If you are cropping an image, don’t crop it too tightly. Leave space around the photos and don’t cut out the essentials of your scene in any of your three shots. When you’re satisfied with your edits, move on to the next step.

Step 3: Open as Layer in Photoshop

Go Develop, build and select all three photos. Then go to Photo > Edit in > Open as Layer in Photoshop. If your images are in RAW format, this step will convert them to a compatible format for Photoshop and open them as layers.

Step 4: Align Layers

In Photoshop, select three layers and go to Edit > Automatic Layer Alignment.

In the pop-up box, select Automatic Below Projection. In Lens Correction, leave Sharpen Uncheck the Remove and Distort Geometry boxes.

This step combines your images based on the content. Once done, you may see some artifacts around the edges of your image. However, you can ignore them and carefully cut them out of your photo.

Step 5: Mix the layers

Go Edit > Auto Blend Layer.

In the pop-up box, select Stacking images Below Mixing method. Test Seamless tones and colors and Content awareness fills transparent areas the boxes.

This step creates a layer mask and blends your images together. In the end you will get a superimposed image with all areas in focus. In our example, you can see that the child, the goat, and the flower are completely in focus.

If you don’t get a nice, clear image, that usually means there’s a mismatch in composition or exposure between the three photos. You can try to save the image by editing it. If you’re not satisfied with the results, you can retake the photo and start over.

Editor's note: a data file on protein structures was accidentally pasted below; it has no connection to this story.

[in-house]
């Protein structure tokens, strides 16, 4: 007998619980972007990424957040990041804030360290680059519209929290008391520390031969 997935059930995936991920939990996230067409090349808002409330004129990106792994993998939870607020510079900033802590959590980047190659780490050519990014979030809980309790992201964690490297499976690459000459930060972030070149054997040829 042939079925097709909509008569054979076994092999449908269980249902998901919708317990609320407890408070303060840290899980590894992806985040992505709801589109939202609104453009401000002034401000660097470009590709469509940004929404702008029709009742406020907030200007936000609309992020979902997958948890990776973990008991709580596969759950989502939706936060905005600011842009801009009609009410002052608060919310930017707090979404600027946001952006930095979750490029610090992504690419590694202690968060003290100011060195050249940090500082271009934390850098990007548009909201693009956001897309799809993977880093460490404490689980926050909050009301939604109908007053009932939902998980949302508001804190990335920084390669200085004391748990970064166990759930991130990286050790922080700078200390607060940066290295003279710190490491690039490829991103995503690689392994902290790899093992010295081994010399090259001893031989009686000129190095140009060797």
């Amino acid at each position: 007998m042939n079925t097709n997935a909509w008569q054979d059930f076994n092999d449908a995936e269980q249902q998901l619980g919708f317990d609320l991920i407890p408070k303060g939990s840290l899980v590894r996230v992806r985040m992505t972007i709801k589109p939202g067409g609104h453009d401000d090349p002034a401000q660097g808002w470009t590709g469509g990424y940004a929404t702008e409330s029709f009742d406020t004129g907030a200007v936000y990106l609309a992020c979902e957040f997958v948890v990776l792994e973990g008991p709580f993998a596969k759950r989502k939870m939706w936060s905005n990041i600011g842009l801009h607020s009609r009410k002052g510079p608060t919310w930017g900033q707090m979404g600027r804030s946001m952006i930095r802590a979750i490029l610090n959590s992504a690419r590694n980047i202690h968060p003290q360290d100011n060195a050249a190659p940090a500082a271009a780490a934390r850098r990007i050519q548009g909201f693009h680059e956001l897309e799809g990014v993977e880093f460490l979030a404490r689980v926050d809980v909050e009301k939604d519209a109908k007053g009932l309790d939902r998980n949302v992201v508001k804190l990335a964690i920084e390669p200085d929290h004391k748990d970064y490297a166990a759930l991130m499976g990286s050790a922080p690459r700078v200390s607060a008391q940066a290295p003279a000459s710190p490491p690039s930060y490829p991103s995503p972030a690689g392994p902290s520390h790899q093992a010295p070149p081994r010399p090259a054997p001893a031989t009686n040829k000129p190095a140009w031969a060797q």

Step 6: Save the file

Go File > Save.

After you save your photo in Photoshop, it opens as a TIFF file in Lightroom. You can further edit your image or export it as a JPEG image instantly. And, that’s it. You have completed your first focus stacked image.

Things need to notice

Using Lightroom to stack the focus is optional. If you’re a RAW shooter, you can seamlessly process your RAW files and focus on stacking your JPEGs with Lightroom and Photoshop. You can avoid the hassle of exporting JPEG images and then processing them in Photoshop.

If you use any other software for RAW processing or have JPEG images available, you can skip steps 1 and 2. You can do focus stacking in Photoshop and export it from there.

Photoshop takes up a lot of memory for focus stacking. So make sure your computer has enough memory, especially if you’re stacking more than a few images. You also should not use any other heavy software while you focus the stack.

Make your images stand out with focus stacking

Focus stacking is a powerful tool to carry in your arsenal. It will definitely make your images stand out and boost your confidence as a photographer. And it’s not even that hard, just keep practicing until you master it.